There are three conducting pathways from the AV node to the tissue of the ventricles: The right bundle branch, the left anterior fascicle, and the left posterior fascicle. The combined left anterior and posterior fascicles are referred to as the left bundle.
Bundle branch block occurs when electricity is not conducted down the one or more of the specialized conducting paths in the ventricles. This may occur due to degeneration with age, or may be due to specific pathology such as myocardial infarction. Bundle branch block widens the QRS, because electricity passes slower through muscle than through the special conducting pathways. The form or shape of the QRS will change. Partial bundle block or hemiblock may be diagnosed by a change in QRS axis or change in QRS shape, as the QRS is not widened in either partial block or hemiblock.
Right bundle branch block:
When the right bundle branch is blocked, activation of the right ventricle begins when electrical activity spills over from the left ventricle. Depolarization of the right ventricle is delayed.
The QRS is prolonged (over 0.1 sec) in right bundle branch block (RBBB). This extra length of the QRS is caused by late activation of the right ventricle, which is then seen after the left ventricle activity. Normally, right ventricle activity is not seen, as it is overshadowed by the larger left ventricle.
In RBBB, a typical RsR wave occurs in lead V1. Also, a wide S wave is seen in leads I, V5, and V6, along with a broad R in lead R. When RBBB occurs in a patient with old or new septal infarction, the initial septal R wave may not be seen in lead V1. Instead, a wide QR complex is seen.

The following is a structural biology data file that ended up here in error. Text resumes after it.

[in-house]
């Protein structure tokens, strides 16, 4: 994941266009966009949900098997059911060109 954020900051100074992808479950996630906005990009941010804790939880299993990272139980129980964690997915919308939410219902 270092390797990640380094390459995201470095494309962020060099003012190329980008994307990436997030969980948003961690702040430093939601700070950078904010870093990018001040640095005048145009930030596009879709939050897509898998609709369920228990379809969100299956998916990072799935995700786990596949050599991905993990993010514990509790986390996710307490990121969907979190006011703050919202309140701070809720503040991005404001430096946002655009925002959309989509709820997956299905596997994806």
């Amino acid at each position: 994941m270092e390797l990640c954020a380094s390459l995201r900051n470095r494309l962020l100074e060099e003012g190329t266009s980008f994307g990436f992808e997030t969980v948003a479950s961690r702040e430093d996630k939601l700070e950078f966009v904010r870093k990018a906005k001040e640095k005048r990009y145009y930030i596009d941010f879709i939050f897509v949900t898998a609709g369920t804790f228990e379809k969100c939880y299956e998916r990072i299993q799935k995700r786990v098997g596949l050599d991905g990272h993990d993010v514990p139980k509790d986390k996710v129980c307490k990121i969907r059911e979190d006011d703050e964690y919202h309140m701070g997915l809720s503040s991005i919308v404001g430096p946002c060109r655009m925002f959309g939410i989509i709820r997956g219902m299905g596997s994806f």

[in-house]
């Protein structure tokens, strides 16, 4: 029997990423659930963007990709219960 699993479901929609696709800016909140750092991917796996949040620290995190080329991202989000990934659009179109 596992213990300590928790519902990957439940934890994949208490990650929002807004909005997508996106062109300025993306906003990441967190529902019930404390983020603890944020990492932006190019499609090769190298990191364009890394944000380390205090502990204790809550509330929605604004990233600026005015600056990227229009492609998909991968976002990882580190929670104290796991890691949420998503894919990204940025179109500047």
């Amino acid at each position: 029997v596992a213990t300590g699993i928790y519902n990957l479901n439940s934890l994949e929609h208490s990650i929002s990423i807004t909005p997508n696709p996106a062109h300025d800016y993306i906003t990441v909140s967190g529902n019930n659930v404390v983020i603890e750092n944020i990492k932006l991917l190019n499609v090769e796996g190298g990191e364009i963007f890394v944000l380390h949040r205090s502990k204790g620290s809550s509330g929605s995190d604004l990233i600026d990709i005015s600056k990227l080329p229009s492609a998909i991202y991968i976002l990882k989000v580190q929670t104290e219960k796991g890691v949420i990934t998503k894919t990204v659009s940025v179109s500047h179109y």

When the typical RsR wave is seen in V1 without widening of the QRS complex, this is called right ventricular conduction defect rather than RBBB. [Chapter Menu]
Left bundle branch block:
LBBB usually indicates widespread cardiac disease. When the left bundle is blocked, activation of the left ventricle proceeds through the muscle tissue, resulting in a wide (.12 msec) QRS complex.
In left bundle branch blockage (LBBB), the QRS usually has the same general shape as the normal QRS, but is much wider and may be notched or deformed. Voltage (height of the QRS complex) may be higher.
In LBBB, look for wide (possibly notched) R waves in I, L, or V5-V6, or deep broad S waves in V1-V3. There is left axis deviation. Septal Q waves sometimes seen in I, L, and V5-V6 disappear in LBBB.
T waves in LBBB are usually oriented opposite the largest QRS deflection. That is, where large R waves are seen, T waves will be inverted. ST segment depression may occur. [Chapter Menu]
The two major branches of the left bundle may be blocked individually. When only one branch is blocked, this is called hemiblock either anterior hemiblock or posterior hemiblock depending on whether the anterior or posterior fascicles are involved.
Left anterior fascicular block (anterior hemiblock, LAH) is diagnosed by NORMAL QRS duration with marked left axis deviation, usually minus 60 degrees. S waves are larger than Rs in II, III, and F.
Left posterior fascicular block (posterior hemiblock, LPH) may be difficult to diagnose without prior ECGs. The QRS axis shifts substantially rightward. An axis of over +120, with no evidence of RVH or anterior infarction, is presumed LPH.
Fascicular block can occur with RBBB. Most commonly, LAH may be accompanied by RBBB. On ECG, signs of RBBB are accompanied by a leftward axis of -60 degrees.
When the QRS is prolonged without features of eather RBBB or LBBB, this is called nonspecific intraventricular conduction block. [Chapter Menu]
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